• The historic forester’s cottage next door to the Museum is now a tea-room serving tea, coffee, cooldrinks, cakes, and light meals.

‘Rooted in Time’ self-drive tour

  • The Forest Legends Museum and forester’s cottage tea-room are way-points on SANParks’ ‘Rooted in Time’ self-drive tour of local heritage sites.  

Find the Forest Legends Museum

  • The museum is situated at the Diepwalle Forest Station, just off the R339 (the approach road to the Prince Alfred’s Pass between Knysna and Uniondale). It’s 16 km from the N2 national road
  • GPS: S33.948627 E23.157718

Forest Legends Museum hours

  • The museum & tea-room are open daily 9:00 – 5:00

Contact the Garden Route National Park

  • Telephone +27 (0) 44 302 5600
  • www.sanparks.org 

The road continues heading south-east and enters wide right hand bend, where there is another clearing. Our video ends just after this point at the 53 km mark.

Part 12: From the 53rd km to the 68th km ending east of Knysna at the junction with the N2

[Video cover photo: Trygve Roberts] 

The remainder of the pass is a mix of indigenous forests and commercial plantations of pine and bluegum. The closer one gets to Knysna, the more the plantations dominate the scenery. At the 64 km mark a large quarry appears on the right hand side of the road and it's been brick paved here to carry the weight of the heavy vehicles that access the quarry.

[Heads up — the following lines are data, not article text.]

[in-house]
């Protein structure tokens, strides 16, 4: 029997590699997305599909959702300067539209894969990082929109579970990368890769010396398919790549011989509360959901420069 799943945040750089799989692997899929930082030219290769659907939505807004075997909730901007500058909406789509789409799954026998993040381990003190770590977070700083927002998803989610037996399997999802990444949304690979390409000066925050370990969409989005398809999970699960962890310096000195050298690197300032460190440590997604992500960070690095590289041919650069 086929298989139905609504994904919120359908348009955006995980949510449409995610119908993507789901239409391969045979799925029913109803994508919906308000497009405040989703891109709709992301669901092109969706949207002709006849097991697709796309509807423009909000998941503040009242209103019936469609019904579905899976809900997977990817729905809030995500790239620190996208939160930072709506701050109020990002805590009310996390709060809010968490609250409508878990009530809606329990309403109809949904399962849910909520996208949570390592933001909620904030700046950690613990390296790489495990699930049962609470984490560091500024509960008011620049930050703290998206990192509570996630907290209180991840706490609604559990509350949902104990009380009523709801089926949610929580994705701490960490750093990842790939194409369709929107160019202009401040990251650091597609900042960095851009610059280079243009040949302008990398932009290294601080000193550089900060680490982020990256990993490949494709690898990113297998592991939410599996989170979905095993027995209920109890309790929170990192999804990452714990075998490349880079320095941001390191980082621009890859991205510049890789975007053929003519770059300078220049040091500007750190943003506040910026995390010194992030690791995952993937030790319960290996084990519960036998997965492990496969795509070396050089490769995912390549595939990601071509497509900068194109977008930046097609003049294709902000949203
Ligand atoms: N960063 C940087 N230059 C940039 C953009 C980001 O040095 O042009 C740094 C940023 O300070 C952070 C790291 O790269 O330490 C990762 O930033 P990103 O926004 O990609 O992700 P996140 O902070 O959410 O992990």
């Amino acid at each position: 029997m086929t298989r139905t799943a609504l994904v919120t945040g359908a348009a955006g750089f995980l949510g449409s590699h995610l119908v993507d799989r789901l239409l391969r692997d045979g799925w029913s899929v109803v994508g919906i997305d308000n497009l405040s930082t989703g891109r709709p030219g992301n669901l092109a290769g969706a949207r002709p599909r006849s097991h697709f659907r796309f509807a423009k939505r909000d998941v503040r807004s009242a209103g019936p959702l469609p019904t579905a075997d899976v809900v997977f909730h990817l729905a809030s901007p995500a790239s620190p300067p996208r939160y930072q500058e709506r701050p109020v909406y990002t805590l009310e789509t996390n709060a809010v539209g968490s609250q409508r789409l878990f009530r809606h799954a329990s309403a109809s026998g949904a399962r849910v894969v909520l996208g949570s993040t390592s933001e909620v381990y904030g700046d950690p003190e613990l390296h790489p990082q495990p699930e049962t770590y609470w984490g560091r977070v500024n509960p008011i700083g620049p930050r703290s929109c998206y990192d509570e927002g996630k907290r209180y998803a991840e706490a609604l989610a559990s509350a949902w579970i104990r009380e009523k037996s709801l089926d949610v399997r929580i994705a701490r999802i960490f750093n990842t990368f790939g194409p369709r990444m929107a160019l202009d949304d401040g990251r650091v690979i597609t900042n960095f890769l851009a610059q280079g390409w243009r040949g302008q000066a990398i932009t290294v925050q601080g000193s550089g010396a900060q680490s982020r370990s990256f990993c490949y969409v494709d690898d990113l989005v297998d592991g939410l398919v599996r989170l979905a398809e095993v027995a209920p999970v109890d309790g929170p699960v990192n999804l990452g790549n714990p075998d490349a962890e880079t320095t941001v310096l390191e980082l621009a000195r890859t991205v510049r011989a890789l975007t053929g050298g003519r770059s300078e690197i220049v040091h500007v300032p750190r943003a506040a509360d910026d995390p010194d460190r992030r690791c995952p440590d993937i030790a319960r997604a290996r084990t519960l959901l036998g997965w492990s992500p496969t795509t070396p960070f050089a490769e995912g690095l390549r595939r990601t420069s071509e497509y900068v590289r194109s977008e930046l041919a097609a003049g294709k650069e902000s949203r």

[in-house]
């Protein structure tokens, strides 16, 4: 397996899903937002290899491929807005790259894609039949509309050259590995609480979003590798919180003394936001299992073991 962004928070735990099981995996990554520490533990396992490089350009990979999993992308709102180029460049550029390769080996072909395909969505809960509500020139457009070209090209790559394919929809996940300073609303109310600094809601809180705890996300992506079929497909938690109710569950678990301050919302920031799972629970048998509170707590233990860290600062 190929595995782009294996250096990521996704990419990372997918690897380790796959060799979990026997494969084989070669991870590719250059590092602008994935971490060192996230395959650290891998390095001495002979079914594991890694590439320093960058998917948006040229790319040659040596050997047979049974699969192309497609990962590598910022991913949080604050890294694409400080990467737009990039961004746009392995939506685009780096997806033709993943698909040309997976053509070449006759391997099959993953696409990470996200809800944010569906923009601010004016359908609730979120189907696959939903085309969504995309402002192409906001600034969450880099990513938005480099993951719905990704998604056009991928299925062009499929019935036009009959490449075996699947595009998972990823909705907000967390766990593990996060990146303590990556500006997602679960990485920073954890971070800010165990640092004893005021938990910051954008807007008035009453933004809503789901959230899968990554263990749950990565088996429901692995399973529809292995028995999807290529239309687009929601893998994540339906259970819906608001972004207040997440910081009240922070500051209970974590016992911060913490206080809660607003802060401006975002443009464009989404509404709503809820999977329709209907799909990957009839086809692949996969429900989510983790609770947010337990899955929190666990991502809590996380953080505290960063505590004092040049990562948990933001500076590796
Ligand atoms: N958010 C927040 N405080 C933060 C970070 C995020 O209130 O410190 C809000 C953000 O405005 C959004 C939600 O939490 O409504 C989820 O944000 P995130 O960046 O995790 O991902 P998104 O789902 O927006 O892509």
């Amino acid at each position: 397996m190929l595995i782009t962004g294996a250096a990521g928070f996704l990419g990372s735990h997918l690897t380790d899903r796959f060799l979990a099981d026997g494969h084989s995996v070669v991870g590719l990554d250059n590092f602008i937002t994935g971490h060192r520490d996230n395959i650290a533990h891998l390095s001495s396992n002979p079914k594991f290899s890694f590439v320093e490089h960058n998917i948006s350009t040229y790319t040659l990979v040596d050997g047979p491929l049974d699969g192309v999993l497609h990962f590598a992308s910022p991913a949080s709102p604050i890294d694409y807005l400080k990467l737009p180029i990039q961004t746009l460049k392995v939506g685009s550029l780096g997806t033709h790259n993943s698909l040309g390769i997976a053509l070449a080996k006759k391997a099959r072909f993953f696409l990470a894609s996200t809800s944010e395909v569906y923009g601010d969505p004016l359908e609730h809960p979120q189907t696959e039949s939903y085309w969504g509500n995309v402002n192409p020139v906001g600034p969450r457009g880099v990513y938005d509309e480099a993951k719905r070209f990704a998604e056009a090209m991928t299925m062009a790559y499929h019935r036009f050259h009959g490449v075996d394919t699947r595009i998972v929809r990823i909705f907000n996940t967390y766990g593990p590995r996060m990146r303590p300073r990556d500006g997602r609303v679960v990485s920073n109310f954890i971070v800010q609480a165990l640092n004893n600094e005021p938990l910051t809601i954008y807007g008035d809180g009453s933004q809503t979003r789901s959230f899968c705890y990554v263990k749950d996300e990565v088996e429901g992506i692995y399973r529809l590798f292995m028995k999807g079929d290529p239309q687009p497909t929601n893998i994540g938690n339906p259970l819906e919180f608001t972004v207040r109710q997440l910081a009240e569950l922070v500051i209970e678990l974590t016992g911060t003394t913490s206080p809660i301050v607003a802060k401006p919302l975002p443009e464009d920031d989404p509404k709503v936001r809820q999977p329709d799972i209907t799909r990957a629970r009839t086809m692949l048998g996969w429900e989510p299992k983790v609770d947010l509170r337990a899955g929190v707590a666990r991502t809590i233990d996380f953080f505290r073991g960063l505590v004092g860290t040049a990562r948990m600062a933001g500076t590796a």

Once past the quarry, the road begins the final climb, which gets as steep as 1:10 and there are some fairly sharp corners on this section as well. The fact that the road is tarred here, makes the going much easier and a reasonable speed can be maintained.

The final 6 km are tarredThe final few km are through commercial plantations and the road is tarred / Photo: Trygve Roberts

If you lowered your tyre pressures at the start of the pass, remember not to exceed 80 kph at this stage. Under-inflated tyres on tar can overheat and cause a blowout.

The road climbs up through a steep double S bend and as the small summit is reached, the first houses appear on the right. This is the initial entry into the sprawling township of Khayalethu.

Drivers need to exercise extreme caution here as the rules of the road are to all intents and purposes ignored - especially so by the the many minibus taxis. Expect badly parked cars, livestock, dogs, children and other pedestrians as you weave your way cautiously to the end of the pass, which occurs at the 68,5 km mark, where the R339 forms a T-junction with the N2.